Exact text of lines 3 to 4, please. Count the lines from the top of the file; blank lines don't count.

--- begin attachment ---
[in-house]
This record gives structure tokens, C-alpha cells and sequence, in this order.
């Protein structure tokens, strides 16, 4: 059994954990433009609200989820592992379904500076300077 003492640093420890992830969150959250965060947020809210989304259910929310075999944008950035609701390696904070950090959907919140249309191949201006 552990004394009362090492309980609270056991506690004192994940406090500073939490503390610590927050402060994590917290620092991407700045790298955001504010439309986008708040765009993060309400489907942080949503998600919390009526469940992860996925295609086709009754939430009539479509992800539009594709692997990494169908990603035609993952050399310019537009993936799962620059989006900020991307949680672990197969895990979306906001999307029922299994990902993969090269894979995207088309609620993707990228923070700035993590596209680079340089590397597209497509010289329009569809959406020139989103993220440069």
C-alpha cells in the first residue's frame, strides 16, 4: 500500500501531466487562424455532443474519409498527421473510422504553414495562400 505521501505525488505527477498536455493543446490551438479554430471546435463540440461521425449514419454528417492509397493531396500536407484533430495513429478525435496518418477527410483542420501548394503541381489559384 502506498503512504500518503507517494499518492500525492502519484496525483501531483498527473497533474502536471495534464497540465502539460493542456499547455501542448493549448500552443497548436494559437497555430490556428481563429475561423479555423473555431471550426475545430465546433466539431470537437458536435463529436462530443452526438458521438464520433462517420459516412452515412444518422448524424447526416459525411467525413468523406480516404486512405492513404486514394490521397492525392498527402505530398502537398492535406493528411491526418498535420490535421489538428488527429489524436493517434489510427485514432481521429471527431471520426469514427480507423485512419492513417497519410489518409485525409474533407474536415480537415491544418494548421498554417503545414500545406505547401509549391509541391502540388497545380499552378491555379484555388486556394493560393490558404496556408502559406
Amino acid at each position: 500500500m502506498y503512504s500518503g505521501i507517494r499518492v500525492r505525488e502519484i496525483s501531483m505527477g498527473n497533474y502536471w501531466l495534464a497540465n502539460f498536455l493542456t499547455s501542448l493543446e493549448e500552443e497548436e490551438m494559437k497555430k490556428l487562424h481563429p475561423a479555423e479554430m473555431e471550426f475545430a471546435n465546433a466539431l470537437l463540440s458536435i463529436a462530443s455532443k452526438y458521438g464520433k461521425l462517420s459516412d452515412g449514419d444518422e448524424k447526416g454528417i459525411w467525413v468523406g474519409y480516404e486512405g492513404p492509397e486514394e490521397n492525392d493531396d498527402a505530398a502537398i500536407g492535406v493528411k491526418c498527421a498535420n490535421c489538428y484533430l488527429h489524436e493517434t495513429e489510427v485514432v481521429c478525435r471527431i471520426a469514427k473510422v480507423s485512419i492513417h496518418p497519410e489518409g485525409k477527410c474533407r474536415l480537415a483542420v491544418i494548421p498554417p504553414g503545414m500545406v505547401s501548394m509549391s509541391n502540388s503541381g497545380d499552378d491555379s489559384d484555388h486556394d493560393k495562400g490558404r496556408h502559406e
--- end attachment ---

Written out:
């Protein structure tokens, strides 16, 4: 059994954990433009609200989820592992379904500076300077 003492640093420890992830969150959250965060947020809210989304259910929310075999944008950035609701390696904070950090959907919140249309191949201006 552990004394009362090492309980609270056991506690004192994940406090500073939490503390610590927050402060994590917290620092991407700045790298955001504010439309986008708040765009993060309400489907942080949503998600919390009526469940992860996925295609086709009754939430009539479509992800539009594709692997990494169908990603035609993952050399310019537009993936799962620059989006900020991307949680672990197969895990979306906001999307029922299994990902993969090269894979995207088309609620993707990228923070700035993590596209680079340089590397597209497509010289329009569809959406020139989103993220440069």
C-alpha cells in the first residue's frame, strides 16, 4: 500500500501531466487562424455532443474519409498527421473510422504553414495562400 505521501505525488505527477498536455493543446490551438479554430471546435463540440461521425449514419454528417492509397493531396500536407484533430495513429478525435496518418477527410483542420501548394503541381489559384 502506498503512504500518503507517494499518492500525492502519484496525483501531483498527473497533474502536471495534464497540465502539460493542456499547455501542448493549448500552443497548436494559437497555430490556428481563429475561423479555423473555431471550426475545430465546433466539431470537437458536435463529436462530443452526438458521438464520433462517420459516412452515412444518422448524424447526416459525411467525413468523406480516404486512405492513404486514394490521397492525392498527402505530398502537398492535406493528411491526418498535420490535421489538428488527429489524436493517434489510427485514432481521429471527431471520426469514427480507423485512419492513417497519410489518409485525409474533407474536415480537415491544418494548421498554417503545414500545406505547401509549391509541391502540388497545380499552378491555379484555388486556394493560393490558404496556408502559406